Schwarzenegger Finally Learns: Freedom Is Profitable, Statism Starves
Throughout the course of American history people have prospered when government expansion and regulatory polices have been kept in check. On the national level during the 20th century this was evident during the administrations of Calvin Coolidge (1923-1929) and Ronald Reagan (1981-1989) -- both drastically cut taxes, defended the private sector, curtailed the size and scope of government, and witnessed unprecedented economic booms. Conversely, people have suffered during administrations like Jimmy Carter’s (1977-1981) where taxes and regulations were rampant.
In other words, freedom is profitable but progressivism, or “liberalism” as it is known today, is not.
And this appears to be a lesson that California’s Governor Schwarzenegger has finally learned, albeit reluctantly, as he is aggressively pursuing a way to open a portion of California waters to offshore drilling.
California currently faces a state deficit of more than $23 billion, which is the result of years of Democrat-run state legislatures, budget-busting spending, and exacerbating tax rates. Between the state legislature’s liberalism and Schwarzenegger’s “green agenda,” California has been transformed into the People’s Republic of California and the coffers have gone dry. Or to put it as NBC anchor Brian Williams did on July 21, 2009: “California is our biggest state in terms of population and it long ago ran out of money.”
Things are so bad that some state agencies have already begun issuing IOUs to banks instead of real payments and some businesses within the state are “[trying] to pay their employees … [and] their vendors … with IOUs.” No wonder there’s a mass exodus from the state among those who still somehow possess the means to get out.
In the midst of this statewide implosion, Schwarzenegger wants to work out a lease for Plains Exploration & Production Co. that would allow them to drill off the Santa Barbara coast for 14 years and would net the California budget $2 billion in royalties throughout the lease. Moreover, as part of the lease agreement Plains Exploration & Production Co. would “advance an immediate $100 million to the state to address urgent cash-flow needs.”
While this is all good news for financially strapped Californians, many legislators in the state oppose the lease on the grounds that it’s a “sweetheart deal for one oil company.” And Democrat John Garamendi, the state’s lieutenant governor, framed his opposition to the proposed lease by ratcheting up the criticism of “big oil.” He said, “Big oil has been sitting at the governor’s right hand throughout [Schwarzenegger’s] administration.”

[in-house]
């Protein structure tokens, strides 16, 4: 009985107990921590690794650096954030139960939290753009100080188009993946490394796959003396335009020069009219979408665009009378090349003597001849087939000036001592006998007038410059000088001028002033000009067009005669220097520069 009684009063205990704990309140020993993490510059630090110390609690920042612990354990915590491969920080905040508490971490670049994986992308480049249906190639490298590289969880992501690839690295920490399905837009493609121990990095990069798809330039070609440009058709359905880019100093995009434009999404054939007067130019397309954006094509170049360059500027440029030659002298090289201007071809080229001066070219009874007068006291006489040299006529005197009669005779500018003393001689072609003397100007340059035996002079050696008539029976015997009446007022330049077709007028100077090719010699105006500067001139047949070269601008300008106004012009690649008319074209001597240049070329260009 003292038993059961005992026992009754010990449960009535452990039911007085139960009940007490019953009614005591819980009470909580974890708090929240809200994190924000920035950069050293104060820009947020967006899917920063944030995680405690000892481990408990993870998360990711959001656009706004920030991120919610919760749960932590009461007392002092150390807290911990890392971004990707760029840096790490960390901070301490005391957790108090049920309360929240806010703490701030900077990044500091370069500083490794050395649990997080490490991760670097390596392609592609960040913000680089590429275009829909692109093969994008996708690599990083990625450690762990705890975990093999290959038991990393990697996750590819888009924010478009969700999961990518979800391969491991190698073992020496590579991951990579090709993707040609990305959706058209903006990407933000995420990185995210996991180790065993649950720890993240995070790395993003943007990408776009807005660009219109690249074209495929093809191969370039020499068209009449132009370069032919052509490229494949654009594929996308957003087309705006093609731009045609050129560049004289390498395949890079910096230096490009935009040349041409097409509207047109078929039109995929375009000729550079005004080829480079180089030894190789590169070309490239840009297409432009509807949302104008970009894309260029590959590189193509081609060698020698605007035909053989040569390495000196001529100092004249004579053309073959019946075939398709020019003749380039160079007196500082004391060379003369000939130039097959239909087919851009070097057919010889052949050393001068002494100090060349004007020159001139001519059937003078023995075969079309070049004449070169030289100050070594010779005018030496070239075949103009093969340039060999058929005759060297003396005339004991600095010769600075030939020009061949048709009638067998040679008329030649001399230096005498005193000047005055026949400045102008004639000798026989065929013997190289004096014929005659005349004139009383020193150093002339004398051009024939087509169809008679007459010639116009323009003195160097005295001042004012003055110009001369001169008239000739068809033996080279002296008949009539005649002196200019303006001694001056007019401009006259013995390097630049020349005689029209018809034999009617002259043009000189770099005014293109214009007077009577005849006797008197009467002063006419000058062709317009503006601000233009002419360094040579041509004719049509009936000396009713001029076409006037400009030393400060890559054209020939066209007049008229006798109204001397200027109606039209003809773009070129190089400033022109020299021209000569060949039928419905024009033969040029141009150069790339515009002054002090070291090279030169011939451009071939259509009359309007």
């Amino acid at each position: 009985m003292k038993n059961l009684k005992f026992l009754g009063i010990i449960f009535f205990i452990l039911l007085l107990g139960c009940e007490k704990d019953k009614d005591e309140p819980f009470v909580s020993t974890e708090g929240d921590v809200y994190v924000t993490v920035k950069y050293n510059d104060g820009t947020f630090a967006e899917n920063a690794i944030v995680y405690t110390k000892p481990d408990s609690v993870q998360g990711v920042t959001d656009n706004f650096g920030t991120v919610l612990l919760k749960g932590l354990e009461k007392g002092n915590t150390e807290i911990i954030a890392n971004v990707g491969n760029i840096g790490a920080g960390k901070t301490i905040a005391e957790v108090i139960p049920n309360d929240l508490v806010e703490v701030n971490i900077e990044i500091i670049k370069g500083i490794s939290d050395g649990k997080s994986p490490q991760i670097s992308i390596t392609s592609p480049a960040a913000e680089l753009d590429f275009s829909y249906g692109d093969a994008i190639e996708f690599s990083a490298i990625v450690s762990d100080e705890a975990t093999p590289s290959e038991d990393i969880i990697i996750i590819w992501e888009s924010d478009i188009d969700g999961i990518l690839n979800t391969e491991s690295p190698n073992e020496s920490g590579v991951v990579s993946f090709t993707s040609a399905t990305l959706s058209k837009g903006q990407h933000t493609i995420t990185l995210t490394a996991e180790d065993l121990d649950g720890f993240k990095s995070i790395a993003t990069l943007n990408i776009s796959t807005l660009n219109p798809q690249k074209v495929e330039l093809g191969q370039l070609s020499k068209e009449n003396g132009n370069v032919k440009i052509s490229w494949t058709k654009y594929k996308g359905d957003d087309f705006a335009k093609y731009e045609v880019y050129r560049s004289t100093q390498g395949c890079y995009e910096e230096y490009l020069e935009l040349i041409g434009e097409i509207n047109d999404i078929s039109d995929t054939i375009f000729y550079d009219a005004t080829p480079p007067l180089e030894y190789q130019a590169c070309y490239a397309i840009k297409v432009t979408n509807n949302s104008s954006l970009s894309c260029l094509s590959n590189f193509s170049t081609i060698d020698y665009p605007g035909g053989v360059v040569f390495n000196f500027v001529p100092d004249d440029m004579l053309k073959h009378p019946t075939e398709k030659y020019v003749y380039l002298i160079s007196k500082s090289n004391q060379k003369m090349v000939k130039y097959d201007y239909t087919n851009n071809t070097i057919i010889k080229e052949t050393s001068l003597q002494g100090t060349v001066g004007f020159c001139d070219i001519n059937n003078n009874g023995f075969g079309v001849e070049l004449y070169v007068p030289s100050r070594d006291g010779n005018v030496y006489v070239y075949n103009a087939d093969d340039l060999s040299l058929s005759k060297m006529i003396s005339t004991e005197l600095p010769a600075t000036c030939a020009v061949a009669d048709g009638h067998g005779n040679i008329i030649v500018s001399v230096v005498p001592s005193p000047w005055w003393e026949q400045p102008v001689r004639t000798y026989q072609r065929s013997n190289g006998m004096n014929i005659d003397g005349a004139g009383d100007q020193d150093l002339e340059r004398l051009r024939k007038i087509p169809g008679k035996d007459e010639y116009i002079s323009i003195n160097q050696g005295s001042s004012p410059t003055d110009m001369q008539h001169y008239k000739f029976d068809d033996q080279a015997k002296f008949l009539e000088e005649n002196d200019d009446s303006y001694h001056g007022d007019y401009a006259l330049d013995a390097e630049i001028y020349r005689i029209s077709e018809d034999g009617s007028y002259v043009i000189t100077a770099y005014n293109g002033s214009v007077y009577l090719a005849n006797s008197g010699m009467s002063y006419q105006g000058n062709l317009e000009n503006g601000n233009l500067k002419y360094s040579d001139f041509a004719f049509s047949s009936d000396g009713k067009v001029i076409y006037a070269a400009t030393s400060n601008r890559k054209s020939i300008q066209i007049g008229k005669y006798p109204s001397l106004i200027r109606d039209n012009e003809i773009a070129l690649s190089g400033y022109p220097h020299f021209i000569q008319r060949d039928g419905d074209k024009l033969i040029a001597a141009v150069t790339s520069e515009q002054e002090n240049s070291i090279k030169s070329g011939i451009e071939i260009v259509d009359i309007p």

It should come as no surprise that a politician like Garamendi, who picks up the “big oil” refrain so effortlessly, not only opposes the plan for offshore drilling, but actually contends that the best way to make up the state’s monstrous budget shortfall is to raise taxes on oil and gas producers within the state.
Not surprisingly, the Orange County Progressive is also trying to rally opposition to Schwarzenegger’s plan. Their contention is that Schwarzenegger is the “biggest environmental hypocrite” ever, because his plan, if adopted, would create “the first new offshore oil lease off the California coast in 40 years.” It’s hard to fathom how these folks can go 40 years without offshore drilling and, upon finding themselves in the quagmire they’re in now, continue to push for a sustained moratorium on such drilling. It’s like watching Democrats in D.C. spend us into poverty with a stimulus bill, then disregard it’s utter failure as they seek to pass a second one.
Some of the opposition to Schwarzenegger’s plan is just laughable. Like those who dismiss the $100 million which Plains Exploration & Production Co. would immediately advance to the state of California if the lease gets finalized. These naysayers mock the cash the lease would garner up front by calling it “a statistically negligible amount given the state’s overall crisis.” Only liberals would dismiss $100 million in debt reduction on the grounds that it’s “statistically negligible.”
Although Schwarzenegger is not without his flaws and liberal tendencies, he’s right on this one. He realizes his state needs money -- both the $2 billion over the next 14 years and the $100 million California will receive as soon as the lease is signed.
Hopefully he’s realized the bigger lesson behind this mess as well. Namely, that big government tends toward bankruptcy but freedom is profitable.